Would I recommend it?:
Yes! 3.5 stars

Not an easy book to read, but addictive all the same!

Talking About ‘Let Me Lie’ with Bibliobeth!

Let Me Lie

How did I get it?:
I bought it!

Synopsis:

The police say it was suicide.
Anna says it was murder.
They’re both wrong.

One year ago, Caroline Johnson chose to end her life brutally: a shocking suicide planned to match that of her husband just months before. Their daughter, Anna, has struggled to come to terms with their loss ever since.

Now with a young baby of her own, Anna misses her mother more than ever and starts to question her parents’ deaths. But by digging up their past, she’ll put her future in danger. Sometimes it’s safer to let things lie…

CHRISSI: This is the third book we’ve read from Clare Mackintosh. Did you have any preconceptions before you started reading it?

BETH: I’ve just checked and we’ve read and reviewed all three of her books in this format so I think we’re setting a kind of pattern here! As you already know, I’ve enjoyed both of her previous novels with her debut novel, I Let You Go standing out as my ultimate favourite. With Clare Mackintosh’s writing, I always know I’m going to get a compelling story, a fantastic female lead and more twists than….er….. a very curly piece of pasta! With Let Me Lie, that’s exactly what I got. I always knew I was going to eventually read it but I was delighted that Richard and Judy put it on their recent book club list as where we normally head to “talk about” most of the choices as it pushed me to read it that bit sooner.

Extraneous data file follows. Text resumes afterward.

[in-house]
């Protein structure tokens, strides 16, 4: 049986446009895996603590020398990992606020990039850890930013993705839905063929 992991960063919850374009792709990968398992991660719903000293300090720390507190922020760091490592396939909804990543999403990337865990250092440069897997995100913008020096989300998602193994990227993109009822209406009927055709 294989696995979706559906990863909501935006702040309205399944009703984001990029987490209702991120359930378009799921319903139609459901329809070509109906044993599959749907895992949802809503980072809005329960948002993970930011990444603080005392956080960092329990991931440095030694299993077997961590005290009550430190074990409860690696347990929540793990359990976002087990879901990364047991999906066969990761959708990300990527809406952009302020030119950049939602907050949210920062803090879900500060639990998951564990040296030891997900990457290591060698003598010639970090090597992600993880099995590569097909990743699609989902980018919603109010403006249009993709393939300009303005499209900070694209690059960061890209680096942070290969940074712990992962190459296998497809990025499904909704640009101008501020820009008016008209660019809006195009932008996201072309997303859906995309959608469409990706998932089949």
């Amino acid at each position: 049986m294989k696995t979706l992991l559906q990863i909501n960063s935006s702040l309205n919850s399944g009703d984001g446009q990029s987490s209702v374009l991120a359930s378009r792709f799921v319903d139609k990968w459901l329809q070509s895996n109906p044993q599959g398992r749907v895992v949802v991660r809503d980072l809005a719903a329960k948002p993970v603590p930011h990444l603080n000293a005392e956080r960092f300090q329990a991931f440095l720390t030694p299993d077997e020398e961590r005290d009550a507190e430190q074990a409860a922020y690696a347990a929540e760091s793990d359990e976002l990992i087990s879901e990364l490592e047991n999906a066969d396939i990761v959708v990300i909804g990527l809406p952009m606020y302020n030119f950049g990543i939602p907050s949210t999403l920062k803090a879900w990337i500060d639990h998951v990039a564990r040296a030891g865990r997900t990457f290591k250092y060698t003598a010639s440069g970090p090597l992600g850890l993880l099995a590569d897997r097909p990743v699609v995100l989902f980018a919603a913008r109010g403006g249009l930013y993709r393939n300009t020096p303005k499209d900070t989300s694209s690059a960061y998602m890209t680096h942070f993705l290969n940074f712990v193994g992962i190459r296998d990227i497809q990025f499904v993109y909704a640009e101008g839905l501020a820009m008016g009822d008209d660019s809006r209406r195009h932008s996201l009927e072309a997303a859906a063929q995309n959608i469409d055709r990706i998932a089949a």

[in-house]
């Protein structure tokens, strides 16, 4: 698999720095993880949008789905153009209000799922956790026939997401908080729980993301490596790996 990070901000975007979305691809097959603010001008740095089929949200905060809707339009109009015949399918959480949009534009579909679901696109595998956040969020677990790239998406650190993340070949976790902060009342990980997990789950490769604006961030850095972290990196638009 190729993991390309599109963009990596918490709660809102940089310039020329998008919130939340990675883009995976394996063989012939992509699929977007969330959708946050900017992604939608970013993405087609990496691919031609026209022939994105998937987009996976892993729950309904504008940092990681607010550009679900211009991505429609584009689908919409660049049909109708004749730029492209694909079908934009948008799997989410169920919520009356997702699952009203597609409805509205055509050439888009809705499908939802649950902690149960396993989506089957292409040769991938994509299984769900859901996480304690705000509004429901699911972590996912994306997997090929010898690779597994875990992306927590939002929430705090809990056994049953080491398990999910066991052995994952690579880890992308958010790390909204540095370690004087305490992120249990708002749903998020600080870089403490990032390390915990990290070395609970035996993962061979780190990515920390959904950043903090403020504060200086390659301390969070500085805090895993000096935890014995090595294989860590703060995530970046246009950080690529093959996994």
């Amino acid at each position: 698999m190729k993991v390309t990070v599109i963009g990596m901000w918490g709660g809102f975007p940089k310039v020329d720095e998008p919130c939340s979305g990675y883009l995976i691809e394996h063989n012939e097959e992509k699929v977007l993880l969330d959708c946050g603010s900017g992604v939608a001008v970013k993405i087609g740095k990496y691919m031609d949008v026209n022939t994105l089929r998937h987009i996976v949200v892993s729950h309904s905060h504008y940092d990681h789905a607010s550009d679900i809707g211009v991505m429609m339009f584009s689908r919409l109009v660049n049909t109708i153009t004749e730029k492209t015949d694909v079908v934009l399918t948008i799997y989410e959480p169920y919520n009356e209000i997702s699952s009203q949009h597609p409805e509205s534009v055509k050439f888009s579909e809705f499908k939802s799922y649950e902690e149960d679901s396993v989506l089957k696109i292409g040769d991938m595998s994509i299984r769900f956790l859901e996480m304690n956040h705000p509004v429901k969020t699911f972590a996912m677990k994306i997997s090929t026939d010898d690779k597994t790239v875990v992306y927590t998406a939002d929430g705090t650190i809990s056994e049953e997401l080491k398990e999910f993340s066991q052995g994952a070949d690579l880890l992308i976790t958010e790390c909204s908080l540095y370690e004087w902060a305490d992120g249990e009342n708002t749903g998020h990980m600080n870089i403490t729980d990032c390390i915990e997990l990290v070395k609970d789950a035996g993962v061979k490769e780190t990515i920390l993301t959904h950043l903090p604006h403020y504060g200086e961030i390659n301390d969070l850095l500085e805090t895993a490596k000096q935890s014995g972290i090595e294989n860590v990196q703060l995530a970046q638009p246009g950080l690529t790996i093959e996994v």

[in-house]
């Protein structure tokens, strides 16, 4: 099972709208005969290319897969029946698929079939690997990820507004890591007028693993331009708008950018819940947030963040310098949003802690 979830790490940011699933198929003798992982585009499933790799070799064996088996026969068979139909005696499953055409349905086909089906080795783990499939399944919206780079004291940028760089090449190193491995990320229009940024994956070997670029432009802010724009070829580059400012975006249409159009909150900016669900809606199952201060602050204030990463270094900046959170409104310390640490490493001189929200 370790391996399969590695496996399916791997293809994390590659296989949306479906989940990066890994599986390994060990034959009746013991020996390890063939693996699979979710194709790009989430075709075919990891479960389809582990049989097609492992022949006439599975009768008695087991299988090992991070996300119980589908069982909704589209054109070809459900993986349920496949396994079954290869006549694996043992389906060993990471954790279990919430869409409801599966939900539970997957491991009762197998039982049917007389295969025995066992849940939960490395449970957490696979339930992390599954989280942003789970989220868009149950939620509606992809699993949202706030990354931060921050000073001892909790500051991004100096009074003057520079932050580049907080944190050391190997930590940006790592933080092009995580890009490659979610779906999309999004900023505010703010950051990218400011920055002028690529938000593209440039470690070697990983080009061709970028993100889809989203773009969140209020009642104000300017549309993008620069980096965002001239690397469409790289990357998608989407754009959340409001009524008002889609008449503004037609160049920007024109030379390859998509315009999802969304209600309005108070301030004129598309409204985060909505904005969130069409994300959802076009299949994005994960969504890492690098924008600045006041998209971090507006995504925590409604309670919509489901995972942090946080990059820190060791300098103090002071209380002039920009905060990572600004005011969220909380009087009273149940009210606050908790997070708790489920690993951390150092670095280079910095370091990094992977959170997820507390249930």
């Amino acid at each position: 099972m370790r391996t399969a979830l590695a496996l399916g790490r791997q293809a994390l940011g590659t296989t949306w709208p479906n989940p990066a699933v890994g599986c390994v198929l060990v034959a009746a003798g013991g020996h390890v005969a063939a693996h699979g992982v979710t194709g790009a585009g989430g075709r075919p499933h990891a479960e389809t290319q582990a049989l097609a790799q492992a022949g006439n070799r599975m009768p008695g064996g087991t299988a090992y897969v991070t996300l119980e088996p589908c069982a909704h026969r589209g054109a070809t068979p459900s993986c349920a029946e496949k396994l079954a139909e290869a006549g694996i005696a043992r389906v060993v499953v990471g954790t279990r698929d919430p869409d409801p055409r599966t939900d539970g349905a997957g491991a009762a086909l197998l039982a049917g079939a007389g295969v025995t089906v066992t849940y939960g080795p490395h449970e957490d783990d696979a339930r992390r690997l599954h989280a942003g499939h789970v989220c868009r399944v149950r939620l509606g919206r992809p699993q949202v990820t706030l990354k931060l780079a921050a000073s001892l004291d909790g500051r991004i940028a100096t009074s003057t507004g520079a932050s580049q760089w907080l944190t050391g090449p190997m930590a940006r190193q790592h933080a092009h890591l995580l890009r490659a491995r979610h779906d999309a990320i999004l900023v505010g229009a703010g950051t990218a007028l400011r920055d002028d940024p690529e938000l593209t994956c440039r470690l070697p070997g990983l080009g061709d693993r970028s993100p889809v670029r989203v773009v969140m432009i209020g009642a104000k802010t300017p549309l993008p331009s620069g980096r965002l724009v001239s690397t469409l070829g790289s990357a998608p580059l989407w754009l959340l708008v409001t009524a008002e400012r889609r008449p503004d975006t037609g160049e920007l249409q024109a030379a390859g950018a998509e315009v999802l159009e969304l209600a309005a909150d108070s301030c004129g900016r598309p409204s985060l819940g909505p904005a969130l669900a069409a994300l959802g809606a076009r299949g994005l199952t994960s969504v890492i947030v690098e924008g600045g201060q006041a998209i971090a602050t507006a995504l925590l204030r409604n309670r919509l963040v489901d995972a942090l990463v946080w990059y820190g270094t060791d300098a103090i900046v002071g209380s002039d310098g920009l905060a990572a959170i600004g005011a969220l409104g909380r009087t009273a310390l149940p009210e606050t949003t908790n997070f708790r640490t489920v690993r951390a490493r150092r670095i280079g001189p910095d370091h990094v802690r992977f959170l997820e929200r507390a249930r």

BETH: How do you think this book compares to others in the genre?

CHRISSI: I truly think that Clare Mackintosh’s books stand out in the genre. They’re particularly twisty and gasp-y. I also think they’re quite a lot darker than some others in the genre. I definitely think Clare stands out in her own right, for the right reasons!

CHRISSI: Did you have a favourite character? If so, who and why?

BETH: As I mentioned in the previous answer, I always enjoy Clare’s female leads. In Let Me Lie, although Anna felt slightly more vulnerable than her previous protagonists, I still thoroughly enjoyed finding out more about her character, what she had been through in her life and as the narrative continued, unravelled the mysteries behind her parents deaths with her. I always find her characters so personable and easy to like and you do find yourself rooting from them from a very early stage.

BETH: What did you make of Anna’s relationship with Mark? Were you optimistic/pessimistic for their future and why?

CHRISSI: I always like to be optimistic if I can. With this relationship though, I’m neither one or the other. I don’t think it was an ideal relationship. They had a child very fast and although that doesn’t mean it won’t work, it’s a huge commitment and Anna was particularly vulnerable at the time. I do think they genuinely cared about one another. However, they don’t really know each other that well, they’d discover new things all the time…so who knows what the future will hold for them?

CHRISSI: Did you think the narration was reliable?

BETH: I had no idea what to think! You never know what you’re going to be getting with a Mackintosh novel, that’s the beauty of it and as a result you don’t quite know who to trust. I tried to keep an open mind and take in all the information that we were being given at different points of the novel and by different people.

BETH: What did you think of the alternative story-line with Murray and his wife Sarah? Did it add anything extra to the narrative for you?

CHRISSI: A tricky one. I did really enjoy the alternate story-line, but I think if it wasn’t there, there wouldn’t be a gap missing in the story. However, I always appreciate when mental health is addressed in literature, so I was super happy to read about this story-line. I think it was tackled sensitively and it was nice to take a break from what else was going on! I also thought Murray was an incredible character. I loved his devotion to his wife- no matter what she was going through, he wanted to be there for her.